"All right, but let us know in the morning by telephone how he is, Doctor," returned Tom; and then the Rover boys and the hotel man went below.
"Can you tell us anything about this Barton Pelter?" questioned Sam, of the proprietor.
"I know very little about him, excepting that he is registered as from Brooklyn, and that he came here three days ago. What his business is in Ashton, I haven't the least idea."
"Is he well off-- that is, does he appear to have much money?" asked Tom.
"Oh, he hasn't shown any great amount of cash around here," laughed the hotel man. "My idea is that he is some sort of a commercial traveler, although he hasn't anything with him but his suitcase."
This was all the hotel man could tell them, and a few minutes later the Rover boys were in their automobile once more and headed back for the scene of the accident.
"We ought to have put up some danger signal, Tom," remarked Sam, while on the way.
"I know it, but we hadn't any time to waste while we had that poor chap on our hands. By the way, do you think he can be any relative of Jesse Pelter, the rascal who knocked me out with the footstool, and who tried his best to rob dad?"
"I'm sure I don't know. One thing is certain: The name of Pelter is not common. Still, there may be other Pelters besides those related to that scoundrel of a broker."
Arriving at the vicinity of the broken bridge, the boys found a farmer with a wagon there. The countryman was placing some brushwood across the road.
"The blame bridge is busted down," said the farmer, "and I thought I ought to put up some kind of a thing to warn folks of it."
"That is what we came for," answered Sam; and then he and his brother related some of the particulars of what had occurred.
"Gee, shoo! You don't mean to tell me that one of them automobiles is down in the river!" gasped the countryman. "I don't see nothin' of it."
"It most be down on the bottom, close to where that end of the bridge settled," answered Sam "I suppose there will be a job here for somebody to haul it out."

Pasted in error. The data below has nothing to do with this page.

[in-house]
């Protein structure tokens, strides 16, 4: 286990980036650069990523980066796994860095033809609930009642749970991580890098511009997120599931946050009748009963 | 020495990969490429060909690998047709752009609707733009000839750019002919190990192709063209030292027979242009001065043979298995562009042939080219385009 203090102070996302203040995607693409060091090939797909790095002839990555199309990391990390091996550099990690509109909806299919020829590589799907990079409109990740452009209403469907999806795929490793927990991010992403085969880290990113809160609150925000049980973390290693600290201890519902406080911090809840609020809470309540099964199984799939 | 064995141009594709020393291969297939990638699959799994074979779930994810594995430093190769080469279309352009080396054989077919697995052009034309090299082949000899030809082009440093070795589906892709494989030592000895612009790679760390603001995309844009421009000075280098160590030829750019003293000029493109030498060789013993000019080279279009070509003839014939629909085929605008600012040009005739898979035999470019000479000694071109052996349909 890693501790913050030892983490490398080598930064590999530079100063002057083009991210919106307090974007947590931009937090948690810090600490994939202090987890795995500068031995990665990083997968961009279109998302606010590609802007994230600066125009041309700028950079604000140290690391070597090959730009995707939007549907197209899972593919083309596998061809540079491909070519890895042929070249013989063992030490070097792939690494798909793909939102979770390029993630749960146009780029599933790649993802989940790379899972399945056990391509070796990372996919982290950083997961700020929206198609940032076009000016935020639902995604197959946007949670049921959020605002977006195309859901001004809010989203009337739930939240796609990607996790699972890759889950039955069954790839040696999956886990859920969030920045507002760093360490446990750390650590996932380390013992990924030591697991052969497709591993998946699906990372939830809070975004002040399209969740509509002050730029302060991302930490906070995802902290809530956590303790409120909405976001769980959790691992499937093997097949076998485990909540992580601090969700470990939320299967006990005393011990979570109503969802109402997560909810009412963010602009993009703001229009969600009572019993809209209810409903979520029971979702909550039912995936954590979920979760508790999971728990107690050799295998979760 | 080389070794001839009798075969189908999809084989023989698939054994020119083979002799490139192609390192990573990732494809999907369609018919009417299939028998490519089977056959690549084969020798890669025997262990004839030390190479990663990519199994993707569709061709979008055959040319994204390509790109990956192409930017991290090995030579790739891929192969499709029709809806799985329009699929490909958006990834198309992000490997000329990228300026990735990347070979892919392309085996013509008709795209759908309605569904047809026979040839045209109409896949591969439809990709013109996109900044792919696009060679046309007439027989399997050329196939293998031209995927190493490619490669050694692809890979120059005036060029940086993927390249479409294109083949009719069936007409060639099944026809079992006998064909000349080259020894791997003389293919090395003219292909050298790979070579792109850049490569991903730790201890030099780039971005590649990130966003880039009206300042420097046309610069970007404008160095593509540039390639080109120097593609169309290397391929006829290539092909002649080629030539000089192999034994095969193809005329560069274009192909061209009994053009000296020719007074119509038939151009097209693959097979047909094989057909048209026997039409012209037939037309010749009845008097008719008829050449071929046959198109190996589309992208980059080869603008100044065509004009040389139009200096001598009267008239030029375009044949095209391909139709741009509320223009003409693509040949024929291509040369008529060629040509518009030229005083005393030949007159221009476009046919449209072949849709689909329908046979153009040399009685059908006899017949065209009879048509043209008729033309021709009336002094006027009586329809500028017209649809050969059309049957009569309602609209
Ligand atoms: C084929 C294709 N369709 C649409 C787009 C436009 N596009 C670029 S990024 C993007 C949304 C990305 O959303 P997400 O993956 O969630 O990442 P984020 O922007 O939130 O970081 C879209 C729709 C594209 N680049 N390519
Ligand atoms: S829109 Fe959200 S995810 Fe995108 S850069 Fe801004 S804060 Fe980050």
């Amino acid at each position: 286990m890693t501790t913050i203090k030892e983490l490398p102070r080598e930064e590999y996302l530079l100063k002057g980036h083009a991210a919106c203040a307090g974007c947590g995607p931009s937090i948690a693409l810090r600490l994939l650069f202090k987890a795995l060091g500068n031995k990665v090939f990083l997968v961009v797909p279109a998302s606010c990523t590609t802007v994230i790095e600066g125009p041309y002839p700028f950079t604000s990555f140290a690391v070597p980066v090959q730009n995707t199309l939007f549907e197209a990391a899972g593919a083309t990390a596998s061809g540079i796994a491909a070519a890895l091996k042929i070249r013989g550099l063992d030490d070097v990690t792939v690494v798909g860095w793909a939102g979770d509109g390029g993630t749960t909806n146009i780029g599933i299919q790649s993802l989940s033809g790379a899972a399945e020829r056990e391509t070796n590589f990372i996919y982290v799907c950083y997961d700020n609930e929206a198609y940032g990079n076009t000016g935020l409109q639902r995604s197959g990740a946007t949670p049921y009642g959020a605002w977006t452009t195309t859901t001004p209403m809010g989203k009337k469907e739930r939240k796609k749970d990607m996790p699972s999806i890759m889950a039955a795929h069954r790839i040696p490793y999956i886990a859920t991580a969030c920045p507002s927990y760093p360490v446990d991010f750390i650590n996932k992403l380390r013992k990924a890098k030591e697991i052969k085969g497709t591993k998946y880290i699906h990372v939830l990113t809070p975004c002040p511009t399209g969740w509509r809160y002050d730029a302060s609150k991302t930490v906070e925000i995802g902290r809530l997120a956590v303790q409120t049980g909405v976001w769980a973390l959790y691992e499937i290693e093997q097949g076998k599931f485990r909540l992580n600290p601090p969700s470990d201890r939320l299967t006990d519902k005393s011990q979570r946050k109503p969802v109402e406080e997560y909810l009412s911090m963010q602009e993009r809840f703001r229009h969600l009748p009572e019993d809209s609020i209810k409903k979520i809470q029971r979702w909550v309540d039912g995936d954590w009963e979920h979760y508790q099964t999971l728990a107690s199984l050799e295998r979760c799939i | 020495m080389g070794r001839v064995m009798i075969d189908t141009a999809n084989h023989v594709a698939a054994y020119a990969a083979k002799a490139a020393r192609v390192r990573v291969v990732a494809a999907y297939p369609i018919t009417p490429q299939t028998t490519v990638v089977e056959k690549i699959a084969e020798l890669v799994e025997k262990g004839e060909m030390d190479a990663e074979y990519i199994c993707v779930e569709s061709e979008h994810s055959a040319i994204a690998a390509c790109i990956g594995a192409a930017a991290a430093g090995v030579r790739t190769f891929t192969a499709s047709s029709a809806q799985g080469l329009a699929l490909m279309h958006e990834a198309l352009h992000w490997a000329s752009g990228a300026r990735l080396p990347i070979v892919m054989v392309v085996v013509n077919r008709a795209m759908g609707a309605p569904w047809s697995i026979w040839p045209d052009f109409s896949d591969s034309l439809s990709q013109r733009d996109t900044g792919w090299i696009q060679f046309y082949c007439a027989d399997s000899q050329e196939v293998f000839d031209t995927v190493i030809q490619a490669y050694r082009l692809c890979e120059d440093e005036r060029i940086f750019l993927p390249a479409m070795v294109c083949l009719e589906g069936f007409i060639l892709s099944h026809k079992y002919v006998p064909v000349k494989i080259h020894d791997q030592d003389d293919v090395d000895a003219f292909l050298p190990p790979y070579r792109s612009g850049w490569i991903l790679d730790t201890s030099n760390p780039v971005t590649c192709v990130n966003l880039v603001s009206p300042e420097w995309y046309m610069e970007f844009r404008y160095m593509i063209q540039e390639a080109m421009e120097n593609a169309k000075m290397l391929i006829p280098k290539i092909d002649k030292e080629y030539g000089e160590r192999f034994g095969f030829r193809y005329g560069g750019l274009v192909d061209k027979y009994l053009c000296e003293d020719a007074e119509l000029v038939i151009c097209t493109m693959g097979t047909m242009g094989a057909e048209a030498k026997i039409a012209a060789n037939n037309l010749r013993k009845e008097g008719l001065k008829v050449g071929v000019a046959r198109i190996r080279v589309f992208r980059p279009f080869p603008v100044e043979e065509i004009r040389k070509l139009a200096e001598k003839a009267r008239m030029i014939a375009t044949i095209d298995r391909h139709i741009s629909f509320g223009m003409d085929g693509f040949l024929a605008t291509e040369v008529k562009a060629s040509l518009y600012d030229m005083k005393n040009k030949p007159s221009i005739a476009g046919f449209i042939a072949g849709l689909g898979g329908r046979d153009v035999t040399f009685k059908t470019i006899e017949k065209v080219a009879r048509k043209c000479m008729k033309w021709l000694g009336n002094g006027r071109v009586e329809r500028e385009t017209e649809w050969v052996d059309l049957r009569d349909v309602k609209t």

"If they want a man for that, I'm the feller to do it," returned the countryman. "Maybe I had better go down to the hotel and see about it."
"Better wait till morning," suggested Tom. "The young man who owns the machine can't see anyone now."
"All right, just as you say."
"Now that this bridge is down, how can we get over the river?" mused Sam.
"Where do you want to go?"
"We were on our way to Hope Seminary. I suppose we can go around to the Upper Road, but it will be four or five miles out of our way."
"It ain't necessary to go that far. You go down stream about half a mile on the Craberry Road, and you can cross The Shallows."
"Isn't it too deep for an automobile?" questioned Tom.
"No, not now. It might be, though, in wet weather."
"I don't know about that," said Sam, and shook his head. "We don't want any accident in the water, Tom."
"Oh, come ahead, we can try it, anyway," returned Tom, who, in spite of the recent happenings, was as anxious as ever to get to the seminary and see Nellie.
Leaving the countryman at his self-appointed task of putting a barrier across the road-- and he had said that he would also, get over to the other side of the river somehow and put a barrier there-- the Rover boys swung around once again in their touring car, and headed for the side road which had been mentioned to them. Soon they reached what was known as "The Shallows," a spot where the river broadened out, and was filled with loose stones and sandbars.
By the rays from the headlights, which they now turned on to their fullest extent, the car was guided into the water. At the edge, they saw several tracks made, undoubtedly, by wagons, and one track evidently made by the anti-skid tires of an automobile.
"Well, if one auto got through, we ought to be able to make it,"